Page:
Less than three months after the resignations of all but two members of the International Thriller Writers association’s board of directors, the organization is rebuilding to better serve its members with an eye towards avoiding the recent controversies that have plagued it and several other organizations serving writers. Like other organizations, including most recently, the National Book Critics Circle, ITW has been forced to confront charges of racial insensitivity. ITW is also dealing with the aftermath of charges lodged with the organization as well as with Dallas, Tex. police that a male author affiliated with ITW allegedly assaulted a female author during a conference in late fall, 2019.
ITW members recently voted on a slate of 11 mystery and thriller authors who will join its board beginning in mid-October, including such notables as Anthony Horowitz and C.J. Box. Half of the new members are female, including Karin Slaughter, Kathy Reichs, and Lisa Gardner. ITW has created a new committee, diversity and outreach, headed by incoming board member Alexia Gordon. Veteran board officer Heather Graham and incoming board member Gregg Hurwitz will serve as co-presidents of the 12-member board.
In addition, in July the 16-year-old organization established a security and safety committee to draft a comprehensive process for dealing with violations of its code of conduct policies. The six-member committee includes at least one survivor of assault, a law enforcement officer, a district attorney, a psychologist, and a victim’s rights lawyer.
(15) RETRO VISIONS CONTINUE. Cora Buhlert recently revisited the first two Jirel of Joiry stories by C.L. Moore, “Black God’s Kiss” and “Black God’s Shadow,” gaining insights into the sword and sorcery genre in the process:
As I said a few posts ago, I will be reviewing vintage SFF stories beyond the confines of the Retro Hugos as well, beginning with “Black God’s Kiss”, a sword and sorcery novelette by C.L. Moore that was the cover story of the October 1934 issue of Weird Tales and also introduced the swordswoman Jirel of Joiry to the world. The story may be read online here. This review will also be crossposted to Retro Science Fiction Reviews.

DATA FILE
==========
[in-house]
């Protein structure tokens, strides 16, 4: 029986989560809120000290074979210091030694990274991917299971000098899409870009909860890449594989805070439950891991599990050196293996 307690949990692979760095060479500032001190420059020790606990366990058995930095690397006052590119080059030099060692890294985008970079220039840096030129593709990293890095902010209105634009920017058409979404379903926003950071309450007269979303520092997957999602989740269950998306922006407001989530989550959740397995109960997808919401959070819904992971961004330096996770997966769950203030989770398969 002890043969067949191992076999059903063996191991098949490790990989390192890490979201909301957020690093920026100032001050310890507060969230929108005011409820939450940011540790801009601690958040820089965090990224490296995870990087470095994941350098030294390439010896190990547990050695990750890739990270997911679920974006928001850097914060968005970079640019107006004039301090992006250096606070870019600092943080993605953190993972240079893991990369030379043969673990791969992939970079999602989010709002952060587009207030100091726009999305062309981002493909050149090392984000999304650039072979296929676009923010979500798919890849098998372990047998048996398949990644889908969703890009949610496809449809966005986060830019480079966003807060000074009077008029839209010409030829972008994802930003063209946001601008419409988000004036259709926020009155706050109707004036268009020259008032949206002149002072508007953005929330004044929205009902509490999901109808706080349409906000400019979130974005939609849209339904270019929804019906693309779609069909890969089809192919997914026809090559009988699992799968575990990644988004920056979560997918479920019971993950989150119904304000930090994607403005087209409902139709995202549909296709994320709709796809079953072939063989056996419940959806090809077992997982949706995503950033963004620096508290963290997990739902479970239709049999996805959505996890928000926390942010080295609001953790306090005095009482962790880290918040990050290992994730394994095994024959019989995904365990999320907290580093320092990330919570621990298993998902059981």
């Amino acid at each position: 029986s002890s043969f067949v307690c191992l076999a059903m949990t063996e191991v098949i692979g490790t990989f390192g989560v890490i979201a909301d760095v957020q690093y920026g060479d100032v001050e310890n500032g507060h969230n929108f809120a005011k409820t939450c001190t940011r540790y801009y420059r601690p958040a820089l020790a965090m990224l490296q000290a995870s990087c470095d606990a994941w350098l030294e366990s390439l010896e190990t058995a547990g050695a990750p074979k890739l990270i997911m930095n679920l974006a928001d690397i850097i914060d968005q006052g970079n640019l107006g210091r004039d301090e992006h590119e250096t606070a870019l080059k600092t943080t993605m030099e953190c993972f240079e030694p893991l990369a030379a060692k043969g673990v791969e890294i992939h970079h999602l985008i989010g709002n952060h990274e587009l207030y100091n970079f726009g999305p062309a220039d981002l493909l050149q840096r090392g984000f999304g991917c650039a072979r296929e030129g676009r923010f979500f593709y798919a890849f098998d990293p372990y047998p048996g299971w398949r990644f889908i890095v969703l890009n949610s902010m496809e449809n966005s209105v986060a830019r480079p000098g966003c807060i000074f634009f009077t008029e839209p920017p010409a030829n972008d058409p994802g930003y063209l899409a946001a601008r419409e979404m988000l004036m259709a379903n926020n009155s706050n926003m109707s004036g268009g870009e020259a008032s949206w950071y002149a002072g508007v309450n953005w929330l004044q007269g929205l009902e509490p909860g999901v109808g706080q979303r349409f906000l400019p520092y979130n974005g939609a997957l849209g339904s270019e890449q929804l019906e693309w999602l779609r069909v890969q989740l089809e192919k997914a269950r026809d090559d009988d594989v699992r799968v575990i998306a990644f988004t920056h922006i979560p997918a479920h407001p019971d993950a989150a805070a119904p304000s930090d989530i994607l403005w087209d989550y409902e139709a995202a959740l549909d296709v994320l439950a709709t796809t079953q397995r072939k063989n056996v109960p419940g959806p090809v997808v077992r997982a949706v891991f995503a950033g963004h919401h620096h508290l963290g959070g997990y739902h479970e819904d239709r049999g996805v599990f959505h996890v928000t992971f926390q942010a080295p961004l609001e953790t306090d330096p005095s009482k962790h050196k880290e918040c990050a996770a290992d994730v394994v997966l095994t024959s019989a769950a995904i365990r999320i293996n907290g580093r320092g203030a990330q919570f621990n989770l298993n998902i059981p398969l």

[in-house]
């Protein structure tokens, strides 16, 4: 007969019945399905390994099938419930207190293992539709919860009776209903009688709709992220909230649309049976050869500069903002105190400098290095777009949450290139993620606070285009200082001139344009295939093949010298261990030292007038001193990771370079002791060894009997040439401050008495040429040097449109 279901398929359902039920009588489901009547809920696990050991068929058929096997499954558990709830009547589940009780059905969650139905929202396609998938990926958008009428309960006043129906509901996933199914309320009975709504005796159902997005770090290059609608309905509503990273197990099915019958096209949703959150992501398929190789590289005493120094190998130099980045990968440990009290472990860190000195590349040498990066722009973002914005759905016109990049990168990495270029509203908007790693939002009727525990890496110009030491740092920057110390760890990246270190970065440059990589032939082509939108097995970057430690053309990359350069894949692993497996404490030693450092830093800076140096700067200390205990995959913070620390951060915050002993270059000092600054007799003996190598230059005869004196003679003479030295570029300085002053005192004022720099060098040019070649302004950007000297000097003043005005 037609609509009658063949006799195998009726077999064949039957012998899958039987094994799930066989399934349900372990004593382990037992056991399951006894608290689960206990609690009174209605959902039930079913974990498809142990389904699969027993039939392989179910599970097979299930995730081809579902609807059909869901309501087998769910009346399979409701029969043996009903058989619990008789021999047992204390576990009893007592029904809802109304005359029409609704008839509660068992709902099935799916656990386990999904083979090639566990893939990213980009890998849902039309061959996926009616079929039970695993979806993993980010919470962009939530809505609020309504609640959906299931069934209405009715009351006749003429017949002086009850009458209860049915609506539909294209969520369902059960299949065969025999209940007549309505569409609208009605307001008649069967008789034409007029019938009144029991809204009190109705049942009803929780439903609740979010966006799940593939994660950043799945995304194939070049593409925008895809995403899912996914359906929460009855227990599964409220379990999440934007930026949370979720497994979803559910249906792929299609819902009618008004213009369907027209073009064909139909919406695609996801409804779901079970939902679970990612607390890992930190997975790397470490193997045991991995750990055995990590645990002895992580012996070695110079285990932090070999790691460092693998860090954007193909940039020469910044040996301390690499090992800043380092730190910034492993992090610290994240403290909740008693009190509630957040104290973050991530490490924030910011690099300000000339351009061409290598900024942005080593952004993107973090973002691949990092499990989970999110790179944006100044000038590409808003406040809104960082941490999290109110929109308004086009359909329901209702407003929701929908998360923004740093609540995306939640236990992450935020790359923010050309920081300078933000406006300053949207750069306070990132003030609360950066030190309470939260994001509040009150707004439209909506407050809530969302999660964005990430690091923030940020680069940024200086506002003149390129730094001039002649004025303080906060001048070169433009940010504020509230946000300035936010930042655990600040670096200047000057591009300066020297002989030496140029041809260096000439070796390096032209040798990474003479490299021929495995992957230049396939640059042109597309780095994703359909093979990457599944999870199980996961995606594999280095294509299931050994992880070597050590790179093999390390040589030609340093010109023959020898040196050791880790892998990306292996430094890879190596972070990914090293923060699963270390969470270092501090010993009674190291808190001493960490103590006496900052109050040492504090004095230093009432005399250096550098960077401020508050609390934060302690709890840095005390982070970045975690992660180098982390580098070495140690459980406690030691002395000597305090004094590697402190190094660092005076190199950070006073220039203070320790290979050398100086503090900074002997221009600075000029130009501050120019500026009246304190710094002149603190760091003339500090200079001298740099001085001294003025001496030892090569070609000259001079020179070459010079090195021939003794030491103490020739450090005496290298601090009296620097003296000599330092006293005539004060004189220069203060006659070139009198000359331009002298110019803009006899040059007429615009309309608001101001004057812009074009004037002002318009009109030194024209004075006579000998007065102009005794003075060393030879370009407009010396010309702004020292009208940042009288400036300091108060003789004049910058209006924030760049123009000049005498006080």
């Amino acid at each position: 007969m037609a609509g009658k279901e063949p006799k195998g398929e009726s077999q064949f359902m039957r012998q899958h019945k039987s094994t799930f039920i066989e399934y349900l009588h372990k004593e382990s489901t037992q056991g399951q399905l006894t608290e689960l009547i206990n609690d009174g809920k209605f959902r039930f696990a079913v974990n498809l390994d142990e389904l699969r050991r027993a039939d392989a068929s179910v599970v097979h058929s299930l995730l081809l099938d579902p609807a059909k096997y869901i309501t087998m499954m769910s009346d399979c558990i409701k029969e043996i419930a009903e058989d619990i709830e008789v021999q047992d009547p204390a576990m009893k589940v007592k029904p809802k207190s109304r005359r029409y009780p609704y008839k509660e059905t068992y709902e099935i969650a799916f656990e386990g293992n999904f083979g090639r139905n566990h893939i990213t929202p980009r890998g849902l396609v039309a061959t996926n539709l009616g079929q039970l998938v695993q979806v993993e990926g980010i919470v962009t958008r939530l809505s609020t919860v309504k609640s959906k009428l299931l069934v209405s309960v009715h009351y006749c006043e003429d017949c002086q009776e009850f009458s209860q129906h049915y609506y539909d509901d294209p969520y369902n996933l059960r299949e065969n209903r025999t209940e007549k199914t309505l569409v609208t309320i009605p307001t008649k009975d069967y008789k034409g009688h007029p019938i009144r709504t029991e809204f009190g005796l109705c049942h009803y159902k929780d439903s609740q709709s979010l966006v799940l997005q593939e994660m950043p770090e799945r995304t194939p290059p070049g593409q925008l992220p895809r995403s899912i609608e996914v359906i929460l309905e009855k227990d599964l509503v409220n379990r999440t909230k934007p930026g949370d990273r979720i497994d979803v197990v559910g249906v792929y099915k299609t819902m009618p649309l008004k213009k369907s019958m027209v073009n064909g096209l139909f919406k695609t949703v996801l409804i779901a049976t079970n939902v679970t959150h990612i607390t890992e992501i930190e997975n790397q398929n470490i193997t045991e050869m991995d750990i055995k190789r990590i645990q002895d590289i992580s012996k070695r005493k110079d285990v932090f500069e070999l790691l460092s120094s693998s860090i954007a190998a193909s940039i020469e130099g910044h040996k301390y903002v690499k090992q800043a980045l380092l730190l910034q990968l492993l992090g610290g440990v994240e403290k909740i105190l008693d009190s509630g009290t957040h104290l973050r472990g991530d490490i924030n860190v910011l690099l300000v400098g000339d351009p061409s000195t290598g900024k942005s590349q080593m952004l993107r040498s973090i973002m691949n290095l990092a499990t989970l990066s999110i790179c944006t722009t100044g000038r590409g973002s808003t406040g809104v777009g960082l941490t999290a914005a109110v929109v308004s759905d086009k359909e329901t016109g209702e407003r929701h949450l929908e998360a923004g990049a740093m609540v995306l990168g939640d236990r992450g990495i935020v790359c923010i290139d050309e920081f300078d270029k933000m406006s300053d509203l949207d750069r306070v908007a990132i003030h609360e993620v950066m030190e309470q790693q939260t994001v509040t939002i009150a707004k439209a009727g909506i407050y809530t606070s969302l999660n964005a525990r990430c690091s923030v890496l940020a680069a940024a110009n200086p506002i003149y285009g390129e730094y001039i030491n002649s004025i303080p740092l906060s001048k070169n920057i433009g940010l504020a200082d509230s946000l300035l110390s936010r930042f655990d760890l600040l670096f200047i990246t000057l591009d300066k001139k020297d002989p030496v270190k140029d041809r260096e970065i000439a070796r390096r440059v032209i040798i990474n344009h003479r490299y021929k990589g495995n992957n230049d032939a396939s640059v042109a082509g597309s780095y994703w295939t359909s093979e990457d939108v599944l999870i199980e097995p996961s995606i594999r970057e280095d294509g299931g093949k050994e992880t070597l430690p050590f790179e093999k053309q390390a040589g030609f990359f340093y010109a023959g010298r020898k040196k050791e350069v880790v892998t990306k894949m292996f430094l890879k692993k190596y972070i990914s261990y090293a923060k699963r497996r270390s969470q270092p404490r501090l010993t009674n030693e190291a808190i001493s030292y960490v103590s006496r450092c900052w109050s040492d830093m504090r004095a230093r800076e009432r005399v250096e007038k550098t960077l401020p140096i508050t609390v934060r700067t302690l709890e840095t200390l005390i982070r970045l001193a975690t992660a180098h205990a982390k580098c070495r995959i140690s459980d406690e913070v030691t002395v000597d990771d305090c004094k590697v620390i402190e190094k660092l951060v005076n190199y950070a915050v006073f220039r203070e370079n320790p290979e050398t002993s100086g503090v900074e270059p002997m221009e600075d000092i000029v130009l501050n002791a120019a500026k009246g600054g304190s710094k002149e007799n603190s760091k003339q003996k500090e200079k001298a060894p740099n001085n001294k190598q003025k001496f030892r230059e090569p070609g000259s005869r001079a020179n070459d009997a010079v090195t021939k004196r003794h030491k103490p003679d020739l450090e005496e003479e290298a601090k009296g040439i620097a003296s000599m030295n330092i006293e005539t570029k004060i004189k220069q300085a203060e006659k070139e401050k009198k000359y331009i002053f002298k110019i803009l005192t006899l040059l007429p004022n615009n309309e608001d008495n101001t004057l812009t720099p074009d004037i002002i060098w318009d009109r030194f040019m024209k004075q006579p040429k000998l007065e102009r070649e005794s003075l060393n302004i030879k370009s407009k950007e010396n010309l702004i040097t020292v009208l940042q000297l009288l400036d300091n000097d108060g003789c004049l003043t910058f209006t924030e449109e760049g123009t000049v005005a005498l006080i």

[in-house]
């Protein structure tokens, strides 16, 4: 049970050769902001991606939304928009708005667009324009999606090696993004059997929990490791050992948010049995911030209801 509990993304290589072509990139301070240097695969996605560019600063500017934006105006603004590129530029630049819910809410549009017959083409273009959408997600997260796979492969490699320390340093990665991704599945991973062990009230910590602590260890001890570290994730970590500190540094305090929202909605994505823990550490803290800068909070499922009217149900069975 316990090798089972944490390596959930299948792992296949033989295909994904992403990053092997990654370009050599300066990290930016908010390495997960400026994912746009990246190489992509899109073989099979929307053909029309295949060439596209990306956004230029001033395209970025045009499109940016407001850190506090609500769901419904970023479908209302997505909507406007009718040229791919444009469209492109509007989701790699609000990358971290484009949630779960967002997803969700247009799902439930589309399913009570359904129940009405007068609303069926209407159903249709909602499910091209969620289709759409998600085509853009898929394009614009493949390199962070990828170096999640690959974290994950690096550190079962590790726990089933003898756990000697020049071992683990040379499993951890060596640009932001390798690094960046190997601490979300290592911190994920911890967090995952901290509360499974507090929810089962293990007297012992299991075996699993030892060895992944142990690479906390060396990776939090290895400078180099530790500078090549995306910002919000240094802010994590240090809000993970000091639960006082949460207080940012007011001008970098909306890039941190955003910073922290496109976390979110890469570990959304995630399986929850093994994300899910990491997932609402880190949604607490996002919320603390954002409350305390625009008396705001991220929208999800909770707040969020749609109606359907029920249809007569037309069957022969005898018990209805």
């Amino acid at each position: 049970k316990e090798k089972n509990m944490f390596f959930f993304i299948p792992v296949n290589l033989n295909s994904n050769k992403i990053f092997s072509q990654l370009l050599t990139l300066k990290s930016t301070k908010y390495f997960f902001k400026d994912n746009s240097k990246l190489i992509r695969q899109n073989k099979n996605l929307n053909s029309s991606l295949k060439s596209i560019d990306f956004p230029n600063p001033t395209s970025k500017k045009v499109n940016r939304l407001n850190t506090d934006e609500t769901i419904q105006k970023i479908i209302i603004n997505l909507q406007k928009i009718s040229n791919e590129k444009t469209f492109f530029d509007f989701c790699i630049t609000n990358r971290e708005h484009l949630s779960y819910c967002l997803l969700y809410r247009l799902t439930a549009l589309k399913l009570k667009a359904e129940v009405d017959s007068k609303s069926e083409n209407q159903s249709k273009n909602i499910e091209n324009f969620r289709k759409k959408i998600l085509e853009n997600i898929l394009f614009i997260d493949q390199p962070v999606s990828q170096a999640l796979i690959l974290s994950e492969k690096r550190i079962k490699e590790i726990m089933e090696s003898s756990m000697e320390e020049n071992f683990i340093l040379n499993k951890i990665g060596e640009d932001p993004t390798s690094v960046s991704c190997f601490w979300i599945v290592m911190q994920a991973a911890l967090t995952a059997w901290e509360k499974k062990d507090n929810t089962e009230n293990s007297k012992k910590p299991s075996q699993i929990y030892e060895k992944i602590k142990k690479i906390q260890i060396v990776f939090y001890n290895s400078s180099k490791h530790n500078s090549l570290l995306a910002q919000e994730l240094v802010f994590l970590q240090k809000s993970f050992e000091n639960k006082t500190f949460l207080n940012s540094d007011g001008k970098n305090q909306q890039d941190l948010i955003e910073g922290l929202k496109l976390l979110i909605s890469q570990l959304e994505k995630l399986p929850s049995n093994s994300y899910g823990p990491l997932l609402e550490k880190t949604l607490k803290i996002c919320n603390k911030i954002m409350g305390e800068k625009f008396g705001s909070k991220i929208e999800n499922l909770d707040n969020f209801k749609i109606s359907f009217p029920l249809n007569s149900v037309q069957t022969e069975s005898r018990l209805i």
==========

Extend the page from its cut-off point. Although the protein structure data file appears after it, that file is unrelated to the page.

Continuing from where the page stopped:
Warning: Spoilers beyond this point! Also trigger warning for discussion of sexual violence.
In the last two months, from southern to northern Spain, sailors have sent distress calls after worrying encounters. Two boats lost part of their rudders, at least one crew member suffered bruising from the impact of the ramming, and several boats sustained serious damage.
The latest incident occurred on Friday afternoon just off A Coruña, on the northern coast of Spain. Halcyon Yachts was taking a 36ft boat to the UK when an orca rammed its stern at least 15 times, according to Pete Green, the company’s managing director. The boat lost steering and was towed into port to assess damage.
…The pod rammed the boat for more than an hour, during which time the crew were too busy getting the sails in, readying the life raft and radioing a mayday – “Orca attack!” – to feel fear. The moment fear kicked in, Morris says, was when she went below deck to prepare a grab bag – the stuff you take when abandoning ship. “The noise was really scary. They were ramming the keel, there was this horrible echo, I thought they could capsize the boat. And this deafening noise as they communicated, whistling to each other. It was so loud that we had to shout.” It felt, she says, “totally orchestrated”.
The crew waited a tense hour and a half for rescue – perhaps understandably, the coastguard took time to comprehend (“You are saying you are under attack from orca?”). To say this is unusual is to massively understate it. By the time help arrived, the orcas were gone. The boat was towed to Barbate, where it was lifted to reveal the rudder missing its bottom third and outer layer, and teeth marks along the underside….
More than 80 percent of robocalls come from fake numbers – and answering these calls or not has no effect on how many more you’ll get. Those are two key findings of an 11-month study into unsolicited phone calls that we conducted from February 2019 to January 2020.
To better understand how these unwanted callers operate, we monitored every phone call received to over 66,000 phone lines in our telephone security lab, the Robocall Observatory at North Carolina State University. We received 1.48 million unsolicited phone calls over the course of the study. Some of these calls we answered, while others we let ring. Contrary to popular wisdom, we found that answering calls makes no difference in the number of robocalls received by a phone number. The weekly volume of robocalls remained constant throughout the study.
(18) DAY GO SNOW, DAY GO SLEET, DAGOBAH. Starbuck’s “Been There” series of cups includes this souvenir of Dagobah. This one is “pre-owned.” I wonder when this series came out.